This fall, our second grade science units have focused on living things. I have been on a mission to bring science to life for my students by providing lots of hands-on, interactive experiences. To kick off our year, we studied our five senses and characteristics of living things. We went outside to find and draw living and non-living things. (That's about as close to a field trip as we get!) At the end of our 5 senses unit, I surprised my students with our first interactive science experience and brought in a tub of hermit crabs for them to observe - with only 4 senses, of course... no one needs to taste a hermit crab! My students live so close to the ocean, yet many of them have never been to the beach and didn't know what hermit crabs were. We wrote our observations, discussed whether hermit crabs were living things, and a few days later observed that they were outgrowing their shells! The kids LOVED the hermit crabs, and I loved the curiosity, questioning, and scientific conversations that took place!
Next, we started our plant study. We learned all about what plants need to survive and how the parts of the plant help it to grow and live. To integrate literacy, we read the book ¡Tiempo de calabazas! which talks about what pumpkins need to grow and about the parts of a pumpkin plant. Naturally, we took another "field trip" across the schoolyard to observe some of the school's plants and touch each part as we named it. We even dug in the dirt a little to find some roots!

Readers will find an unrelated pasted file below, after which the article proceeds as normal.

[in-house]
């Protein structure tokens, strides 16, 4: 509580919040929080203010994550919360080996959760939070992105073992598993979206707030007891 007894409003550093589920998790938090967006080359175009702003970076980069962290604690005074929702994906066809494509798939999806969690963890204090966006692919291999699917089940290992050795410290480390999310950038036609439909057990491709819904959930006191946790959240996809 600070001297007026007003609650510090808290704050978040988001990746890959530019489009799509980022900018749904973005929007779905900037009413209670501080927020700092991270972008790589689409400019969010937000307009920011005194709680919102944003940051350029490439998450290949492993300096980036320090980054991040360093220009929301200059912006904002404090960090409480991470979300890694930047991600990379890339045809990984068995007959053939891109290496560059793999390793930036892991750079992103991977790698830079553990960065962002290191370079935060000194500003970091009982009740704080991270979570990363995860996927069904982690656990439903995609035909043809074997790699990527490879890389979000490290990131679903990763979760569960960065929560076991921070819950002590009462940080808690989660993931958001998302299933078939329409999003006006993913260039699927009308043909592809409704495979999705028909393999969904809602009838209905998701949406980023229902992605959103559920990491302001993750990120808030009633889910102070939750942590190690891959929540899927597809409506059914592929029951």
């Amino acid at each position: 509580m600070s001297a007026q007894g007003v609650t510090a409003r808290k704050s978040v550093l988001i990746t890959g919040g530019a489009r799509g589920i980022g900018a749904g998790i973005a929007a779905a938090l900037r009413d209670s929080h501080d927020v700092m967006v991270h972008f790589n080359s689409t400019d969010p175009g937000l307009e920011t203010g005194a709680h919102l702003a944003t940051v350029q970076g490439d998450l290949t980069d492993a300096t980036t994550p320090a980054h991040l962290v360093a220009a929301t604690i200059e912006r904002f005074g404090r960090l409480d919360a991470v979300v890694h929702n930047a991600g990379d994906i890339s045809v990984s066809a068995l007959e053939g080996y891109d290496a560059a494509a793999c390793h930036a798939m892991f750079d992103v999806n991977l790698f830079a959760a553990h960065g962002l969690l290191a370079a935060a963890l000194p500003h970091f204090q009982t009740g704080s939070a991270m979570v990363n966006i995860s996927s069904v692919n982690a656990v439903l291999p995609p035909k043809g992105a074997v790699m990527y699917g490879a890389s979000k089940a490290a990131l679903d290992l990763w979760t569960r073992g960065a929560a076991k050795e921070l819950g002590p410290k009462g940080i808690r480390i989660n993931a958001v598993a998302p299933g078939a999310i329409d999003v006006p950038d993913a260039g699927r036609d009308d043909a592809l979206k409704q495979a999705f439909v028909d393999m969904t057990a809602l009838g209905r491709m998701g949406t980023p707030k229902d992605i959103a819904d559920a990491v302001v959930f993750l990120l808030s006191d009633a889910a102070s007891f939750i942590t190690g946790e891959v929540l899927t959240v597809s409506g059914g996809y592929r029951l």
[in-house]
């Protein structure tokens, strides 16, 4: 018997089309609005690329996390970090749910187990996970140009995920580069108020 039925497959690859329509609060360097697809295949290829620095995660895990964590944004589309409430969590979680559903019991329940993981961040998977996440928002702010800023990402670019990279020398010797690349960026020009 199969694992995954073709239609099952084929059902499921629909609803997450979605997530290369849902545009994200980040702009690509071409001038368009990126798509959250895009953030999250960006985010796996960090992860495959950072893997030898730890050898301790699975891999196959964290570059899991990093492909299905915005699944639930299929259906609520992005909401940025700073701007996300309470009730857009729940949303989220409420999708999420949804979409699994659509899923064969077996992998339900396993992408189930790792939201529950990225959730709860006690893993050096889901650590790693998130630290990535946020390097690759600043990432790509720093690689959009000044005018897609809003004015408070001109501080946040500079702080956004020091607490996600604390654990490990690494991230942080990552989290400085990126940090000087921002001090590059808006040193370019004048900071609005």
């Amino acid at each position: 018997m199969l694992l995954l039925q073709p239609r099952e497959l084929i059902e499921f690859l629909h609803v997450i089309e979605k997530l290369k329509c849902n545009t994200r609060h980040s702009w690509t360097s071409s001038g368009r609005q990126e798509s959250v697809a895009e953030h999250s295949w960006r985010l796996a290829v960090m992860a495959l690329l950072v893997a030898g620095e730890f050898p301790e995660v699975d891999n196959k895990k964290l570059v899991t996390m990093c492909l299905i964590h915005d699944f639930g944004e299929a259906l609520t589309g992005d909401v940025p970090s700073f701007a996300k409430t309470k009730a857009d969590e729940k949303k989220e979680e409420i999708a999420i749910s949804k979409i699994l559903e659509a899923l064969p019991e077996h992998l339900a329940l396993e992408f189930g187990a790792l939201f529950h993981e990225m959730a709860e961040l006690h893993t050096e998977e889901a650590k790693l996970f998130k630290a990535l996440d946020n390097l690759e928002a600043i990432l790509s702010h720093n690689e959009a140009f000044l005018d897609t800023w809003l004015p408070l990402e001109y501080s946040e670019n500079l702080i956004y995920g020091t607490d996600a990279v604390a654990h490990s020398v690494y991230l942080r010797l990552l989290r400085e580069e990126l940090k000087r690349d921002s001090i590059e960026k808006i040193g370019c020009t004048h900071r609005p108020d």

This week we studied the life cycle of plants, specifically pumpkins. We read Calabazas, Calabazas, which follows a pumpkin from seed all the way to pumpkin. This is one of my favorite weeks because we actually "planted" a pumpkin. And we planted it INSIDE of itself!
First we observed the outside and the inside (I had cut the top off already), then we carefully spooned dirt into the auyama (Dominican pumpkin) and poured in a little water. My students said, "Don't put the top back on or the sun won't get in and it won't grow!" So we set it in the sun and observed it every day. My students predicted that it will grow lots of auyama plants because there were lots of seeds in the auyama. They also predicted that the first day we won't see anything, but maybe the second or third day we'll see some sprouts.
Every day this week my kids came to school and immediately reminded me to water the auyama. Every day we observed that it hadn't sprouted yet. We had also just read The Carrot Seed, in which a little boy plants a seed and everyone in his family tells him it won't sprout. This turned out to be an unintentional but great literacy connection as we, too, were worried that our seeds wouldn't sprout!
Today when my kids came to school, they came running to find me: "¡Profe! ¡Profe! ¡Se brotó!" (It sprouted!) They were SO excited to see three sprouted seeds sticking out of the dirt in the auyama! We had some great conversations while we observed the auyama and talked about how it will grow. I don't know how the auyama will do over the weekend, but regardless, it provided another great interactive science experience for my kiddos - they are excited about science, they're talking like scientists, and they really did learn the pumpkin life cycle!